Ohio State didn't have star quarterback Braxton Miller for spring ball because of shoulder surgery, but the Buckeyes focused on bolstering a defense that struggled last fall. Freshman Raekwon McMillan, an early enrollee, is pushing for the starting middle linebacker spot, and competition will continue at the cornerback spot opposite Doran Grant. Chris Ash, the Buckeyes' new co-defensive coordinator, worked to simplify the scheme this spring.

"We only have about six defensive calls," safety Tyvis Powell said after the spring game. "We had too many last year."

Offensive line remains Michigan's focal point coming out of the spring. A sloppy spring game didn't ease fears about the Wolverines' front five, although coach Brady Hoke saw positive signs in earlier practices. A critical summer awaits new coordinator Doug Nussmeier, tasked with resurrecting Michigan's run game.

At Penn State, new coach James Franklin continues to energize both players and fans. But he's also realistic about the depth challenge his team faces, particularly along the offensive line.

"When you don't have a two-deep of scholarship players, you've got issues that you're going to have to overcome," Franklin said. "We don't."

Like Rutgers, Maryland began its Big Ten transition this spring and welcomed running back Wes Brown and wideout Marcus Leak after absences from the team. If the Terrapins finally stay healthy, they could be worth watching in a loaded East Division.

Sitting atop the division is defending Big Ten champ Michigan State. The Spartans had a relatively stress-free spring, but they must fill key spots on defense, especially at linebacker and cornerback, where players like Taiwan Jones and Darian Hicks step in.

The returning pieces for teams like Michigan State, Ohio State, Iowa, Nebraska and Wisconsin fuel optimism around the league. But in spring, optimism is always tempered by what lies ahead.

"We're improving," Iowa coach Kirk Ferentz said Saturday, "but we're hardly ready to play."

They won't have to for 132 days.

Until then, stay classy, Big Ten fans.

Big Ten lunch links

April, 10, 2014
Apr 10
12:00
PM ET
How long is too long to wait for free pizza?
  • Michigan's new offensive coordinator might be "insane" according to Devin Gardner, but Doug Nussmeier's might be just what the program needs.
  • Michigan State backup quarterback Tyler O'Connor has no plans to transfer, even with Connor Cook ahead of him on the depth chart.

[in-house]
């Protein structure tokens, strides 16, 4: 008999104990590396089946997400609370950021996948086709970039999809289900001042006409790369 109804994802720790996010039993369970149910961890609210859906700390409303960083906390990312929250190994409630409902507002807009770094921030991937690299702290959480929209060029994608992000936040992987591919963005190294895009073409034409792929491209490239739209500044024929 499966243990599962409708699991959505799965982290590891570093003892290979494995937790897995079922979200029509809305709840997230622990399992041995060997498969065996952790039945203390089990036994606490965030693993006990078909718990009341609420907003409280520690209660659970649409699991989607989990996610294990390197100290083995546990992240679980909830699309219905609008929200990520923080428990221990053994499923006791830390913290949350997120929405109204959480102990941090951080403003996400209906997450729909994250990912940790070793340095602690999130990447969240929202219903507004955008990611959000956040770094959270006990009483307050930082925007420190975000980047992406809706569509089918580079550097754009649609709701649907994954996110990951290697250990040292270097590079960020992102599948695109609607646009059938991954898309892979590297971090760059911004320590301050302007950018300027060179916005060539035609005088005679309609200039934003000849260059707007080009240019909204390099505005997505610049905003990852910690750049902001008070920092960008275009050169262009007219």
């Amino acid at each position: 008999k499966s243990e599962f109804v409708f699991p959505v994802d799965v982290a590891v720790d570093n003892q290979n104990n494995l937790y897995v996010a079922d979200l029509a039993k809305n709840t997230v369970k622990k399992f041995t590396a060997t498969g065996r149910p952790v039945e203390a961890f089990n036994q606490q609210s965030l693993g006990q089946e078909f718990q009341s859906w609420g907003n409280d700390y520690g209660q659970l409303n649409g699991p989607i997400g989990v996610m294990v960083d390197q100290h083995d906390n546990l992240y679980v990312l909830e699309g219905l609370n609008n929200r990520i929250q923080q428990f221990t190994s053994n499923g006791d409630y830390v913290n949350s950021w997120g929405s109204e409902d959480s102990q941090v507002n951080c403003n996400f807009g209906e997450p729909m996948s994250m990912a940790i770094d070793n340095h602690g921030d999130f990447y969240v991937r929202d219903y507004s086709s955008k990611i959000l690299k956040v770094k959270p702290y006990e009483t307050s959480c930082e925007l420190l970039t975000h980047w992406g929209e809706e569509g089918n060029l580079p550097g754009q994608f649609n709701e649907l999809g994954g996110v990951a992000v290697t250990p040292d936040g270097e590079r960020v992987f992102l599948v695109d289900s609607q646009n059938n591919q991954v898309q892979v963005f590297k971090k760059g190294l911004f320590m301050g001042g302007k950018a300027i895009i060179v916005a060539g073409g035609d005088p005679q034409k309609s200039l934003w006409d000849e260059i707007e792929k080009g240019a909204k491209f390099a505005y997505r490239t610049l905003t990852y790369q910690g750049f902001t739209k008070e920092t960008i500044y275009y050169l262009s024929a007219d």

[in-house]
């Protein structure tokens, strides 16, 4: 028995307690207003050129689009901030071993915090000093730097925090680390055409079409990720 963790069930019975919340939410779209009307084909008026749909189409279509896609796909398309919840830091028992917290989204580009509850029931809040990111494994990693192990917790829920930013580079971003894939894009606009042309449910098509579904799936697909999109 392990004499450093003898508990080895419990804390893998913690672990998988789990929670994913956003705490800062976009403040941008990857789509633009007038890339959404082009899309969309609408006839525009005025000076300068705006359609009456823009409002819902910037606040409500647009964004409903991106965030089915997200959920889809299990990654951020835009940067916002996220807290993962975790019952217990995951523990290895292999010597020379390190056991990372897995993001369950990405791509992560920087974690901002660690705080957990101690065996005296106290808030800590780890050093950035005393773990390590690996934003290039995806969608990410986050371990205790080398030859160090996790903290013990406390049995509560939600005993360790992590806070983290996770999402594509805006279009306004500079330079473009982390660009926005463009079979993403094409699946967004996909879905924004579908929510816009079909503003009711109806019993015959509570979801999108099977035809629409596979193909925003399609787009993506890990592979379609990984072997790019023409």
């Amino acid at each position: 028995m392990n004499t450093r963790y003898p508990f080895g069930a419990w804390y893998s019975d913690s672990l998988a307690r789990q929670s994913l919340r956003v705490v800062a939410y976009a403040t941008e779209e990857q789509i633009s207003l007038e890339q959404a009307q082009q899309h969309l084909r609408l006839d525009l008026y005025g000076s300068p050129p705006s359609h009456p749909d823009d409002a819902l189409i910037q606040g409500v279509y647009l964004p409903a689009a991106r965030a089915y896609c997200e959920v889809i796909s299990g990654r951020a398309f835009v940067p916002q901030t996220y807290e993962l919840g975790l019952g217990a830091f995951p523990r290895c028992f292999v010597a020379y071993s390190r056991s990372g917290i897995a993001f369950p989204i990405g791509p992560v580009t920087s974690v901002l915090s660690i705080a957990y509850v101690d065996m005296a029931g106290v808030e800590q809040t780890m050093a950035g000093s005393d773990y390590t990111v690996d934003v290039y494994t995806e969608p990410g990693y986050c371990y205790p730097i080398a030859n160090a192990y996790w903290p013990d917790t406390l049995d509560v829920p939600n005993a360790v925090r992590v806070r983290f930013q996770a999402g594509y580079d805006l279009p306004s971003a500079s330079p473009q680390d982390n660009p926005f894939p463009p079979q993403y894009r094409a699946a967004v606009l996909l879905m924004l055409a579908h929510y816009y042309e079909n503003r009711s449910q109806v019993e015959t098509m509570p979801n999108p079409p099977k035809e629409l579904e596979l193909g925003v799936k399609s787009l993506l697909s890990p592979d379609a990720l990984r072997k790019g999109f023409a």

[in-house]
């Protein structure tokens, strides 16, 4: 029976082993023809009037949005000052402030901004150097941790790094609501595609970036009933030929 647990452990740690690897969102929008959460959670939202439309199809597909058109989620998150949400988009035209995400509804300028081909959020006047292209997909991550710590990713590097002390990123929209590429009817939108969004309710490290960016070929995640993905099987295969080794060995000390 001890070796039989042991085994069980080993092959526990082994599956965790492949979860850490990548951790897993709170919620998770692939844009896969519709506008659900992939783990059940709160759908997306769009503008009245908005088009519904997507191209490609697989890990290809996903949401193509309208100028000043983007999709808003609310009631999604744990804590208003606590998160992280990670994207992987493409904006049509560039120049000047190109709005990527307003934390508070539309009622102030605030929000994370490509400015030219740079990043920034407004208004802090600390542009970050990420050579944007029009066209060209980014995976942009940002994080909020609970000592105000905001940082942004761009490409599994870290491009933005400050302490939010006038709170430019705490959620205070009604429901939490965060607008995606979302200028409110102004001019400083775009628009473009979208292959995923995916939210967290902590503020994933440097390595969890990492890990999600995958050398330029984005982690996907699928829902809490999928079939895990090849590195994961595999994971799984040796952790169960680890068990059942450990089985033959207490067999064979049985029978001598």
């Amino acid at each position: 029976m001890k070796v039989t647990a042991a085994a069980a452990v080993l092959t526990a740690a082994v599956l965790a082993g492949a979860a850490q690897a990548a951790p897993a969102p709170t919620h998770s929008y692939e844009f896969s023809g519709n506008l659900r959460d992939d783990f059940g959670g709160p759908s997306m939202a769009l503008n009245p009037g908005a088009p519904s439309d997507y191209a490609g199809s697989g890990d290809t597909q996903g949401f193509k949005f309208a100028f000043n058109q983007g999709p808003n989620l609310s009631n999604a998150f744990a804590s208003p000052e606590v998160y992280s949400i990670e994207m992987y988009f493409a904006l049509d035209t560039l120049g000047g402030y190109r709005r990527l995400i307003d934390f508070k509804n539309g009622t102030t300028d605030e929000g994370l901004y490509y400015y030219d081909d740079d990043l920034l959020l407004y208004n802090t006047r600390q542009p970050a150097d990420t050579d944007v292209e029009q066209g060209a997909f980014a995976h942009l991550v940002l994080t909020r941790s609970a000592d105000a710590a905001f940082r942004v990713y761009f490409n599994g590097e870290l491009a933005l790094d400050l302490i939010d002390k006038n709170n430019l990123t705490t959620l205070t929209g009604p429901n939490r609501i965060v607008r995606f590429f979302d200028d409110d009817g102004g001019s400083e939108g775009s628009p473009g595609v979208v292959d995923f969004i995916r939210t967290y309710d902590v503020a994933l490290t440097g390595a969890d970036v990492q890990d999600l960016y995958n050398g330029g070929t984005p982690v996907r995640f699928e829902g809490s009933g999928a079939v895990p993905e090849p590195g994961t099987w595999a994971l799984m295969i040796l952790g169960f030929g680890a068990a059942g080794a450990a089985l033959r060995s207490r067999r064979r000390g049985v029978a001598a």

• Penn State moved a pair of defensive tackles to the offensive line, a sign of confidence in the players already on hand in the defensive trenches.
  • The Ohio State offensive line has a bunch of new faces, but the guy leading the unit remains the same. Ed Warinner's presence continues to give the Buckeyes confidence they can reload up front.
  • After a year away from football, Maryland receiver Marcus Leak has returned humbled, more mature and looking to make an impact.
  • Brandon Scherff has always been known for his ability to look ahead, and that trait is a big part of the reason the star left tackle elected to stay at Iowa for another season.
  • The tackles at Purdue are under intense scrutiny this spring, but the program has been pleasantly surprised with the play of sophomore J.J. Prince so far.
  • Vincent Valentine had his body right ahead of spring practice, but the Nebraska defensive tackle realized quickly he needed to make some technical improvements to have a big sophomore season.
  • Tanner McEvoy has played well elsewhere, but the Wisconsin junior made clear he'd prefer to stick around at quarterback.
  • The latest twist in the drama unfolding at Northwestern: Trevor Siemian opposes forming a union, and the quarterback indicated "a lot" of teammates feel the same way.
The head coaches from the new Big Ten West Division, along with a player from each team, addressed reporters today on a teleconference. The East Division coaches and players will follow Thursday.

To the notebook:

WISCONSIN
  • Coach Gary Andersen has some concern about QB Joel Stave's lingering shoulder injury. Stave, who hurt the AC joint of his throwing shoulder in the Capital One Bowl, has been shut down for the rest of the spring and will undergo an MRI. "The challenge is to truly identify the situation and start the rehab process," Andersen said.
  • Wisconsin's blockbuster opener against LSU in Houston has motivated players during the offseason. The Badgers typically open seasons with FCS or lower-level FBS opponents, so this is different. "It would give me an edge if I were a player," Andersen said.
  • RB Melvin Gordon said he turned down the NFL draft to try to lead Wisconsin into the inaugural College Football Playoff. Andersen on Gordon's return: "Huge is not a big-enough word."
NORTHWESTERN
  • The two-quarterback system is dead, at least for the 2014 season, as senior Trevor Siemian has established himself as the clear starter this spring. Coach Pat Fitzgerald said, "This is Trevor Siemian's football team." Siemian added that while sharing time with Kain Colter had its benefits, he's excited for his moment. "It's been a long time coming," he said.